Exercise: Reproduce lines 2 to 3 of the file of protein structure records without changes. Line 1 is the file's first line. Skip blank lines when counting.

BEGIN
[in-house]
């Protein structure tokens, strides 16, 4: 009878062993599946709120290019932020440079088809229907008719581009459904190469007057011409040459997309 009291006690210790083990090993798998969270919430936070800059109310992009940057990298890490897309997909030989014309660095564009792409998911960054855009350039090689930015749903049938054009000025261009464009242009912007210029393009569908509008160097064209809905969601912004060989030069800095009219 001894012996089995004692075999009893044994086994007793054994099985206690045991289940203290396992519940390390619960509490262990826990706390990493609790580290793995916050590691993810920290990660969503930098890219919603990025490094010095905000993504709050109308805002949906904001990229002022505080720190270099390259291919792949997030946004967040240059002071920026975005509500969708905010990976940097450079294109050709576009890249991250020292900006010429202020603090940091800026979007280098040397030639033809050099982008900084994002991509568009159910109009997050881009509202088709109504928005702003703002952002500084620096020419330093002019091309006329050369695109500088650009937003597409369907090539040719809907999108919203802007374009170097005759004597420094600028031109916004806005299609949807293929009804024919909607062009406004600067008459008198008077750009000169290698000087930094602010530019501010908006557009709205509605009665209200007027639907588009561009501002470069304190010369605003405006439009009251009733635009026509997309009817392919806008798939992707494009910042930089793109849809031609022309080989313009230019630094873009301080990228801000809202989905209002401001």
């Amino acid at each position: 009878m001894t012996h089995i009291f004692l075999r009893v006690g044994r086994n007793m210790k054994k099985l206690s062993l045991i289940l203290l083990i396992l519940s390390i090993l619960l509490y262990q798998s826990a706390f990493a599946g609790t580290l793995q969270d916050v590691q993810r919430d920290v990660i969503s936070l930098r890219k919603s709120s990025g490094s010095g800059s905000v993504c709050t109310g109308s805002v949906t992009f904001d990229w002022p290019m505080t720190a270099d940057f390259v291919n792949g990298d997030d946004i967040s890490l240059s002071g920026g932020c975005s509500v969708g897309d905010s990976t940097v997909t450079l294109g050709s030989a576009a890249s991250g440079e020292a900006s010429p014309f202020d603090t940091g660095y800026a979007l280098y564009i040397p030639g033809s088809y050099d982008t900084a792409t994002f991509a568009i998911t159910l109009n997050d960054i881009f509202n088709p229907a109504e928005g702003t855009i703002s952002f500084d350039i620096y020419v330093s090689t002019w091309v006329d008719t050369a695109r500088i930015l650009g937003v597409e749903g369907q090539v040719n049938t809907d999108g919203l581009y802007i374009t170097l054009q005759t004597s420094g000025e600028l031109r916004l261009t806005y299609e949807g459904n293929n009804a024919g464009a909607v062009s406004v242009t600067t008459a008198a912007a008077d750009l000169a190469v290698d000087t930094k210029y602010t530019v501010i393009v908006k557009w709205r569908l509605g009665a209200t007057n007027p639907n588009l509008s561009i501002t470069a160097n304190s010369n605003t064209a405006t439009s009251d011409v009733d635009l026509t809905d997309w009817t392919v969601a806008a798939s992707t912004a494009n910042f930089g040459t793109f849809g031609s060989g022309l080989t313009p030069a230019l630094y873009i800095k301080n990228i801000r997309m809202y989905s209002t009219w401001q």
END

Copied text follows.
């Protein structure tokens, strides 16, 4: 009878062993599946709120290019932020440079088809229907008719581009459904190469007057011409040459997309 009291006690210790083990090993798998969270919430936070800059109310992009940057990298890490897309997909030989014309660095564009792409998911960054855009350039090689930015749903049938054009000025261009464009242009912007210029393009569908509008160097064209809905969601912004060989030069800095009219 001894012996089995004692075999009893044994086994007793054994099985206690045991289940203290396992519940390390619960509490262990826990706390990493609790580290793995916050590691993810920290990660969503930098890219919603990025490094010095905000993504709050109308805002949906904001990229002022505080720190270099390259291919792949997030946004967040240059002071920026975005509500969708905010990976940097450079294109050709576009890249991250020292900006010429202020603090940091800026979007280098040397030639033809050099982008900084994002991509568009159910109009997050881009509202088709109504928005702003703002952002500084620096020419330093002019091309006329050369695109500088650009937003597409369907090539040719809907999108919203802007374009170097005759004597420094600028031109916004806005299609949807293929009804024919909607062009406004600067008459008198008077750009000169290698000087930094602010530019501010908006557009709205509605009665209200007027639907588009561009501002470069304190010369605003405006439009009251009733635009026509997309009817392919806008798939992707494009910042930089793109849809031609022309080989313009230019630094873009301080990228801000809202989905209002401001």
């Amino acid at each position: 009878m001894t012996h089995i009291f004692l075999r009893v006690g044994r086994n007793m210790k054994k099985l206690s062993l045991i289940l203290l083990i396992l519940s390390i090993l619960l509490y262990q798998s826990a706390f990493a599946g609790t580290l793995q969270d916050v590691q993810r919430d920290v990660i969503s936070l930098r890219k919603s709120s990025g490094s010095g800059s905000v993504c709050t109310g109308s805002v949906t992009f904001d990229w002022p290019m505080t720190a270099d940057f390259v291919n792949g990298d997030d946004i967040s890490l240059s002071g920026g932020c975005s509500v969708g897309d905010s990976t940097v997909t450079l294109g050709s030989a576009a890249s991250g440079e020292a900006s010429p014309f202020d603090t940091g660095y800026a979007l280098y564009i040397p030639g033809s088809y050099d982008t900084a792409t994002f991509a568009i998911t159910l109009n997050d960054i881009f509202n088709p229907a109504e928005g702003t855009i703002s952002f500084d350039i620096y020419v330093s090689t002019w091309v006329d008719t050369a695109r500088i930015l650009g937003v597409e749903g369907q090539v040719n049938t809907d999108g919203l581009y802007i374009t170097l054009q005759t004597s420094g000025e600028l031109r916004l261009t806005y299609e949807g459904n293929n009804a024919g464009a909607v062009s406004v242009t600067t008459a008198a912007a008077d750009l000169a190469v290698d000087t930094k210029y602010t530019v501010i393009v908006k557009w709205r569908l509605g009665a209200t007057n007027p639907n588009l509008s561009i501002t470069a160097n304190s010369n605003t064209a405006t439009s009251d011409v009733d635009l026509t809905d997309w009817t392919v969601a806008a798939s992707t912004a494009n910042f930089g040459t793109f849809g031609s060989g022309l080989t313009p030069a230019l630094y873009i800095k301080n990228i801000r997309m809202y989905s209002t009219w401001q």